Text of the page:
o Fibrinogen 500-800 was significantly associated with having pneumonia or septic arthritis without OM

          o Fibrinogen 200-400 was significantly associated with lack of infection

     • Mortality:

          o 11/17 (65 %)* of foals with OM were euthanized

          o 7/17 (41 %)* of foals with septic arthritis

          o 2/20 (10 %) of foals with pneumonia

          o 0 of foals with angular limb deformities

          o No significant difference between OM and septic arthritis


1. Suspect OM in a lame foal with fibrinogen = 900 mg/dl

2. Fibrinogen concentration of 500-800 were associated with arthritis or pneumonia, but should not be used as a definitive diagnostic test as PPV is low

3. These rules don't apply to foals with R. equi, as fibrinogen is quite high in those foals even without OM

New Studies on Altrenogest (Regumate)

     Study 1

Effects of altrenogest treatment of mares in late pregnancy on parturition and on neonatal viability of their foals.

Exp Clin Endocrinol Diabetes. 2008 Jul;116(7):423-8. Neuhauser S, et al.

Study 1: Altrenogest

0.088 mg/kg daily altrenogest administered during late gestation (d 280) until parturition to 6 mares, with 7 control mares

Cross over design, over 2 years

Administered altrenogest until foaled



          o Gestational length tended to be shorter

          o 2nd stage labor was prolonged (P < 0.05)

          o Foals in the altrenogest group had a lower RR during the first 30 min

          o Higher pH and BE

          o Significantly more neonatal problems (3/6)

Study 1: Neonatal problems

     • 2/6 altrenogest foals died :

          o 1 due to dystocia

          o 1 died 30 min post-birth, due to respiratory depression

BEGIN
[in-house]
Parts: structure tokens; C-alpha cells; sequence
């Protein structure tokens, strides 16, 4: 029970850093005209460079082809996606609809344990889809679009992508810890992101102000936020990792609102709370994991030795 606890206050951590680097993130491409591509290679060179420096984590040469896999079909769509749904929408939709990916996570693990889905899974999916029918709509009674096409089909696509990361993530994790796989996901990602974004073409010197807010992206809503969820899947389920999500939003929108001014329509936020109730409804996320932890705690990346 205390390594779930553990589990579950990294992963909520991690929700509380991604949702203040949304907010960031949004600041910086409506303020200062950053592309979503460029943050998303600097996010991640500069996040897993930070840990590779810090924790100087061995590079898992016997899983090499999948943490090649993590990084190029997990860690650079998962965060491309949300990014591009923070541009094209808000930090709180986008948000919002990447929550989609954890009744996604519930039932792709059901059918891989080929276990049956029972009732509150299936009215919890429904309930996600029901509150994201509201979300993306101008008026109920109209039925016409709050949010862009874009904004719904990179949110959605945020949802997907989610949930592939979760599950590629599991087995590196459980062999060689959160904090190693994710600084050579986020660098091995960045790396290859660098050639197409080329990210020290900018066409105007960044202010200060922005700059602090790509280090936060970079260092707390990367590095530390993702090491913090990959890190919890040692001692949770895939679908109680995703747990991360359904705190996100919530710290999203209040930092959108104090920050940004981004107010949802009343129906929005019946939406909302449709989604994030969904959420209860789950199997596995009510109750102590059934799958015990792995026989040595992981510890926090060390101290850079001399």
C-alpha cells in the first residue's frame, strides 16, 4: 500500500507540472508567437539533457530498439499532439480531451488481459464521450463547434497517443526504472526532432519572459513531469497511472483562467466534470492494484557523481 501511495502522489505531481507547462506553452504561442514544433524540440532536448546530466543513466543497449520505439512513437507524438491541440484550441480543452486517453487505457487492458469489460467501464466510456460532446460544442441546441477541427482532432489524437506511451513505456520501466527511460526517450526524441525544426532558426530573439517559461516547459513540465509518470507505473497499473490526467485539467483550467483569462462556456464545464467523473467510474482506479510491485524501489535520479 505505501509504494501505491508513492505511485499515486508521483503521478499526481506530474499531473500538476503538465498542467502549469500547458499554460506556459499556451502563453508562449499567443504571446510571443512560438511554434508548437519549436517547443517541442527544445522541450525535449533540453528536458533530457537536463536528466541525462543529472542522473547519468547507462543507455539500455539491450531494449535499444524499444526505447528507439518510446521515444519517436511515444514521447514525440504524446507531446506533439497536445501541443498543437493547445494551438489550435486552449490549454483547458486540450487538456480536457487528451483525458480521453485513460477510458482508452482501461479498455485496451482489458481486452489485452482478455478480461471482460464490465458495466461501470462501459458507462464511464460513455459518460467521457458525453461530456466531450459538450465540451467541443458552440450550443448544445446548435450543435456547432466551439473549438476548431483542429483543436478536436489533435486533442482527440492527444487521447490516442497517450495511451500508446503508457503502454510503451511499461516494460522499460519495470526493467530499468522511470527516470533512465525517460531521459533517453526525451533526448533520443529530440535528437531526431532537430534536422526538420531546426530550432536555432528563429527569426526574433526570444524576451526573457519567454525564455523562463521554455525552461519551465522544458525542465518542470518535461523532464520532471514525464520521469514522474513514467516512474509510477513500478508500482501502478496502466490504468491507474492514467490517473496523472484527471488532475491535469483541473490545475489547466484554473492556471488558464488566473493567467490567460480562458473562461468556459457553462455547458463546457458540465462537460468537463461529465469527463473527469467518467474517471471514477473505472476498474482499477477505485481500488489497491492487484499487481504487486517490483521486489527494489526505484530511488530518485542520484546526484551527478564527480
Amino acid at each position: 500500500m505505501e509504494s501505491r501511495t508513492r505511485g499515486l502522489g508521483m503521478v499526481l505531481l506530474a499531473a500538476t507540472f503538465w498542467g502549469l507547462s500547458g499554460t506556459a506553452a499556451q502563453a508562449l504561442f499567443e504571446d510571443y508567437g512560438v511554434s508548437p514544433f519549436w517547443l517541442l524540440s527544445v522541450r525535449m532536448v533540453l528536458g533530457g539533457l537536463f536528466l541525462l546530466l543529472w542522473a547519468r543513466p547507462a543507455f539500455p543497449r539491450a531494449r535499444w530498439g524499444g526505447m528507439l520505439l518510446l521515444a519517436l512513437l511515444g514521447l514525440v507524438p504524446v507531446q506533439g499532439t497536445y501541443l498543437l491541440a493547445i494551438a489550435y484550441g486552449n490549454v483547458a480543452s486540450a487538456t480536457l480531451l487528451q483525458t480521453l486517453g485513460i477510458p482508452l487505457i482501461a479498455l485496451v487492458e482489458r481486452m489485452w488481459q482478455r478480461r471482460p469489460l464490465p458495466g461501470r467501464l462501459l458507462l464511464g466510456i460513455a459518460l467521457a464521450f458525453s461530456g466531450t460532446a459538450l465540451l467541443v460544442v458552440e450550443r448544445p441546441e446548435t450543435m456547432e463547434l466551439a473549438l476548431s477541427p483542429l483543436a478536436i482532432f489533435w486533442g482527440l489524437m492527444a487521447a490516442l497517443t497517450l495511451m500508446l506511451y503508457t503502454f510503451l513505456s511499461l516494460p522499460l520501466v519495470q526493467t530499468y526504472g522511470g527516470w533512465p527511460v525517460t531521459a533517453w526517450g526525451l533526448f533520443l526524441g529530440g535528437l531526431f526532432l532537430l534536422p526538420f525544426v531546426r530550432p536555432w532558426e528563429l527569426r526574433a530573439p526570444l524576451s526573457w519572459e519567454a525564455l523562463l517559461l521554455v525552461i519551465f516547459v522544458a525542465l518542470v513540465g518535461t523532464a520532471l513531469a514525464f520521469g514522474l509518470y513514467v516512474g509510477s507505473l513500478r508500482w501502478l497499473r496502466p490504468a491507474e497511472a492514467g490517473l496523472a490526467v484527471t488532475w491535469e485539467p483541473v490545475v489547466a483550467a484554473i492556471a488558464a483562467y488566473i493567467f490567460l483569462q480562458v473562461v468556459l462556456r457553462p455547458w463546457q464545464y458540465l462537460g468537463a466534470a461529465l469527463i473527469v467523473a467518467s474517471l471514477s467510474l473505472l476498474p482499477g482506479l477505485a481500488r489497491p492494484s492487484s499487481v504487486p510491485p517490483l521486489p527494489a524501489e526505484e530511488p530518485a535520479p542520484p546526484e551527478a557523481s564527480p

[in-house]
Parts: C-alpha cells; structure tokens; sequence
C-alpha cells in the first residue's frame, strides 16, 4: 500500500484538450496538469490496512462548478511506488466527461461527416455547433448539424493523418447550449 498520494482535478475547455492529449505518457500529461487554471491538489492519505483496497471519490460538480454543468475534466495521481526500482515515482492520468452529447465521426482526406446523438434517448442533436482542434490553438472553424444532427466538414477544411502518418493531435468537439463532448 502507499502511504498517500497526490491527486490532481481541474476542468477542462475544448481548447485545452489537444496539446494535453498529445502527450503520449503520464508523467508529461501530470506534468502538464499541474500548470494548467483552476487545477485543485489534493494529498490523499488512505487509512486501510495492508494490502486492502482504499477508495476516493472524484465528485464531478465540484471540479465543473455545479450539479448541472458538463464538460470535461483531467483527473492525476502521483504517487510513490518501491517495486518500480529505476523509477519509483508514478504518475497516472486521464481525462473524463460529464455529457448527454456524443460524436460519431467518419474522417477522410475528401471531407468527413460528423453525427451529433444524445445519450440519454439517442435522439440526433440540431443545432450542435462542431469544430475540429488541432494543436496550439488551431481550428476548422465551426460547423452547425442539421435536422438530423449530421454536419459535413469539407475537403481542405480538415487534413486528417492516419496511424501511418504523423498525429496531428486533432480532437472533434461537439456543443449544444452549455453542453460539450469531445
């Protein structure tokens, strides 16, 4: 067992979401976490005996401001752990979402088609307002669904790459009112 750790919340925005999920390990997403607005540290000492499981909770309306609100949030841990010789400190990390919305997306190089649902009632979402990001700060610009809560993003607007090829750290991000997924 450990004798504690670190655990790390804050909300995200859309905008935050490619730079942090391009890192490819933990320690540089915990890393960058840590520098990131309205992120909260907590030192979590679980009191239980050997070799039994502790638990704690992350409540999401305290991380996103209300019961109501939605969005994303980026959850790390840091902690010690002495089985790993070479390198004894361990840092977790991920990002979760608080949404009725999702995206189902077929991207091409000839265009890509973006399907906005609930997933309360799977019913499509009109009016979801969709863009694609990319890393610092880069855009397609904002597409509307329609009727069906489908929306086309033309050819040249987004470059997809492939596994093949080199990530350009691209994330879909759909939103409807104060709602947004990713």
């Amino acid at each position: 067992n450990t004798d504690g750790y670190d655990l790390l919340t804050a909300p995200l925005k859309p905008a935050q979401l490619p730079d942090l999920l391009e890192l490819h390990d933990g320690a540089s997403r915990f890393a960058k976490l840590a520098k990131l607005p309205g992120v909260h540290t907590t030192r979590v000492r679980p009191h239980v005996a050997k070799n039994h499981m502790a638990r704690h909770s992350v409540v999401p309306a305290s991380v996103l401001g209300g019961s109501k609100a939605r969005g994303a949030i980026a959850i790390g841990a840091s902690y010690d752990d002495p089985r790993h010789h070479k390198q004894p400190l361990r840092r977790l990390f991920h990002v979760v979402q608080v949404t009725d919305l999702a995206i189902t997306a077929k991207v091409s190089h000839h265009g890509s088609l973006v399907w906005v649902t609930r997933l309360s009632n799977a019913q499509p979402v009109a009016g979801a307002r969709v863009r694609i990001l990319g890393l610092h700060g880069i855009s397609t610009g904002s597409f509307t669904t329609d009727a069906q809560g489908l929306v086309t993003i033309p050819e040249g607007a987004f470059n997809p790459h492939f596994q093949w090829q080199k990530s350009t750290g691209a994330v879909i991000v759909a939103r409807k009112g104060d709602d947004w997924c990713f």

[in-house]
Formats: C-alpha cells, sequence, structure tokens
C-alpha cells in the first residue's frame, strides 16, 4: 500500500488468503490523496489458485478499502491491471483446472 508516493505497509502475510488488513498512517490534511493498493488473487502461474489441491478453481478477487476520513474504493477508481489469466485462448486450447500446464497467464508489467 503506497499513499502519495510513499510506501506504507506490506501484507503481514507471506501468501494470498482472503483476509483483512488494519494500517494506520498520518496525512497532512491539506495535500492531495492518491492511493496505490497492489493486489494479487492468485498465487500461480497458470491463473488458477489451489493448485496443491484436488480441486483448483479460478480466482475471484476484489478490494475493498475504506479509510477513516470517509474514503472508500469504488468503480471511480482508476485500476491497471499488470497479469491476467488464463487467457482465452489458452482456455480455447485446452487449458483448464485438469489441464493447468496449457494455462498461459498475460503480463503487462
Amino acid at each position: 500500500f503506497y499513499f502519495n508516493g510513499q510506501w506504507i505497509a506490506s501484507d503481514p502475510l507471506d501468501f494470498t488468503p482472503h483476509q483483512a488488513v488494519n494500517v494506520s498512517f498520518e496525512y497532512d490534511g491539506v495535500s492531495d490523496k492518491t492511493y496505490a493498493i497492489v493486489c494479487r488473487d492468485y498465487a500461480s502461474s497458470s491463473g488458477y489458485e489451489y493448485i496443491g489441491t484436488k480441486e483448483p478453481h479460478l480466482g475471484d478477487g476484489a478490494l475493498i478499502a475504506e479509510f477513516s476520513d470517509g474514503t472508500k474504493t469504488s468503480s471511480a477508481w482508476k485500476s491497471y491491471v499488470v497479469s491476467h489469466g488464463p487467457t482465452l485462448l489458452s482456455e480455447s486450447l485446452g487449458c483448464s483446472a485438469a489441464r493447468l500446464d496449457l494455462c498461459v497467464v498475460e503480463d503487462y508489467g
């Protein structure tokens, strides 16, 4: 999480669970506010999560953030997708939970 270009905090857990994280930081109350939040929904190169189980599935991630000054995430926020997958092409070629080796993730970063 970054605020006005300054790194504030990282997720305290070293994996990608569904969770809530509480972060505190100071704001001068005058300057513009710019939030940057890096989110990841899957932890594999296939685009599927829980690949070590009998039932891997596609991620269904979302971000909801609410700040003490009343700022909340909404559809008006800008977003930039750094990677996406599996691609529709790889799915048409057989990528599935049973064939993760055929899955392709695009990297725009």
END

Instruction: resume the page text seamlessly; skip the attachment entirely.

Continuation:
• 1/6 required oxygen insufflation at 30 min post-birth

     • None of control foals had these problems

Study 2: Altrenogest

Effect of altrenogest-treatment of mares in late gestation on adrenocortical function, blood count and plasma electrolytes in their foals.

Equine Vet J. 2009 Jul;41(6):572-7., Neuhauser S, et al.

Study 2: Altrenogest

Same mares as previous study

Treatment group: Double dose altrenogest from d 280 on ; Control group

Evaluated CBC, electrolytes and ACTH stimulation response

Study 2: Results

Altrenogest group foals had a lower NEUTROPHIL:LYMPHOCYTE ratio, consistent with immaturity

Plasma cortisol was higher

No differences in ACTH stim except at 15 min

Plasma potassium and calcium were lower


Altrenogest treatment of pregnant mares prolonged labor, did not lengthen gestation

Reduced NEUTROPHIL:LYMPHOCYTE ratio consistent with tendency for shorter gestation, and suggests immaturity or immunomodulatory effect of altrenogest

2/6 foals died and 1/6 required oxygen in the altrenogest group, associated with prolonged labor

Questions routine use of altrenogest!

Parasite Resistance


Last few years have documented resistance to:

     • Ivermectin or Pyrantel pamoate

Pinworms (Oxyuris equi)

Recent paper documented resistance to ivermectin also

Related Videos
© 2023 MJH Life Sciences

All rights reserved.